Endangered animal species

Peaceful and mutually beneficial coexistence of elephants and people

Elephants from Kuiburi National Park on their way to farm land

Recent studies show that in the last three generations, the population of Asian elephants has declined by at least 50%: less than 40,000 elephants remain in the wild. These animals are threatened by illegal logging, wildlife trade, land encroachment, forest fires and human-elephant conflicts (HEC).

The Thai-Myanmar cross-border, Tenasserim Range, is home to one of South-East Asia’s largest populations of Asian elephants. The Kuiburi National Park is part of the Tenasserim Range and hosts approximately 320 elephants. The unfenced eastern border of the Park is surrounded by pineapple plantations, attracting elephants and creating a HEC hotspot. Nearly 80% of the farmers in this area grow pineapple as a monoculture cash crop for which all of them rely heavily on chemical fertilizers and chemical weed control. The Ruam Thai village experiences the highest HEC. Farmers have reported increased elephant aggressions in response to active deterrents. Mitigation strategies currently employed include fireworks, electric fences and night guarding, but they are only effective to a limited extent. In addition, due to the global COVID-19 crisis, local communities have lost the income generated through elephant-based ecotourism.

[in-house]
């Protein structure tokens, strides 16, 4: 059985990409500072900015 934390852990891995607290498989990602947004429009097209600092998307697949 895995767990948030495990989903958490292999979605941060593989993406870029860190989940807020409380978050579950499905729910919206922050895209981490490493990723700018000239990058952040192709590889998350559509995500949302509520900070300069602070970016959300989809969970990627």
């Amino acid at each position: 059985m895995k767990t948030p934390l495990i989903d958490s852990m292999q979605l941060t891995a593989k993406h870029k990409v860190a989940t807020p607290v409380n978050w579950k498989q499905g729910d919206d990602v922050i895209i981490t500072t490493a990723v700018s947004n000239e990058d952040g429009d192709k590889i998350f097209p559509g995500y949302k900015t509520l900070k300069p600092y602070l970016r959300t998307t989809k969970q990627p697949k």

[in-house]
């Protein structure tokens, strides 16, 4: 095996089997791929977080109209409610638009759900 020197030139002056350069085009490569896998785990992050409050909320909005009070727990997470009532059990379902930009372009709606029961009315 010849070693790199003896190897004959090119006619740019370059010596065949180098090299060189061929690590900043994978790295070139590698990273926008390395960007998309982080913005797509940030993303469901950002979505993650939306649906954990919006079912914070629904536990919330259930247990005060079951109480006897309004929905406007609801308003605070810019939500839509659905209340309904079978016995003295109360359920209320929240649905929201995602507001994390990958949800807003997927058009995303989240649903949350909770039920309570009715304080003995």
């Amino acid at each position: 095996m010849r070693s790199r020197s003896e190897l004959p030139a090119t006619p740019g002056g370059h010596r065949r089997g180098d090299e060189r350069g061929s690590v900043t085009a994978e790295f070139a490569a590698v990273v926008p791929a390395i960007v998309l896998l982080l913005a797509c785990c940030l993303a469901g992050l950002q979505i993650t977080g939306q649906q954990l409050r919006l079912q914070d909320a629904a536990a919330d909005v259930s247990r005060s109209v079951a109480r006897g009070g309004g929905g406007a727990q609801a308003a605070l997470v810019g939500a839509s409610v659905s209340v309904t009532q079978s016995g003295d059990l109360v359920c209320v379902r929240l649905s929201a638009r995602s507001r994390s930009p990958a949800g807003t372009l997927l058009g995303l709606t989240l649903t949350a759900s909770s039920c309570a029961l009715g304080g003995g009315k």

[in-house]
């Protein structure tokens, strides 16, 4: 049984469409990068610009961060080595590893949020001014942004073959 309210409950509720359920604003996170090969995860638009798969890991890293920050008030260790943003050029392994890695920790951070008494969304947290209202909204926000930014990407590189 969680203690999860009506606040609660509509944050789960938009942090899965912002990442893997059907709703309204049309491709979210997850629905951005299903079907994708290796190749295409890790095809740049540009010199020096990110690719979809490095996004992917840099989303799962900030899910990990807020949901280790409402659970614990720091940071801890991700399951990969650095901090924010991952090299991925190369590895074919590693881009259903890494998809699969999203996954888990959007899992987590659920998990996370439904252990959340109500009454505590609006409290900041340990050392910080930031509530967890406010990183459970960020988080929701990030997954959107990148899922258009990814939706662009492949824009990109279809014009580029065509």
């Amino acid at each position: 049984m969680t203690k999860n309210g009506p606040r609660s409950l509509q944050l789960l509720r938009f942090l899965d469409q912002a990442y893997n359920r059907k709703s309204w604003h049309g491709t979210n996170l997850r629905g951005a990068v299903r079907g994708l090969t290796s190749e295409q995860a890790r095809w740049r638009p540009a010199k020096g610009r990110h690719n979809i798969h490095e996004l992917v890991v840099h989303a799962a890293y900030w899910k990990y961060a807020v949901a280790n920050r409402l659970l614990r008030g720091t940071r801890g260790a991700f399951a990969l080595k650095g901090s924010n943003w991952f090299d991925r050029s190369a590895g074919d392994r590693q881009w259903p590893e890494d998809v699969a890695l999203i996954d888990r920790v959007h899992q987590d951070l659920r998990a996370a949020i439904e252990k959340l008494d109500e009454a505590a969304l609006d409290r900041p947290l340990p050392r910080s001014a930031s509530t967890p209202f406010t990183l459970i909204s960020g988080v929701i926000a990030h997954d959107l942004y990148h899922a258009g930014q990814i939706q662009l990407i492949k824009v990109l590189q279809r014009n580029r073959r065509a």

In 2020, Bring The Elephant Home established the first experimental Tom Yum plots in Ruam Thai village. This project helps local farmers to grow an array of crops unpalatable for elephants (mostly ingredients of the traditional Thai soup, Tom Yum) instead of the highly palatable pineapple. While, in two months, elephants destroyed 96.5% of the pineapple, they only ravaged 5.2 % of the chili pepper, 4.8% of the kaffir lime, and 2.5% of the citronella (and this mostly happened by trampling because these crops were planted near the pineapple). The lemon grass, lime and karonda did not suffer any damage from elephants.

The main objective is to introduce organic farming methods, increase local biodiversity, reduce the use of chemicals, develop sustainable income for farmers and contribute to reforestation.

Through community workshops, the project aims to aid farmers in the transition from pineapple monocultures to a diverse regenerative system with crops disliked by elephants. The crops can be used in a variety of boutique products, branded with a conservation story (soup, massage oil, soap, candles, etc.). Part of the profit of these products will be used for elephant habitat restoration. Finally, the project results will be scientifically monitored, through questionnaires, interviews, camera traps and direct observations.

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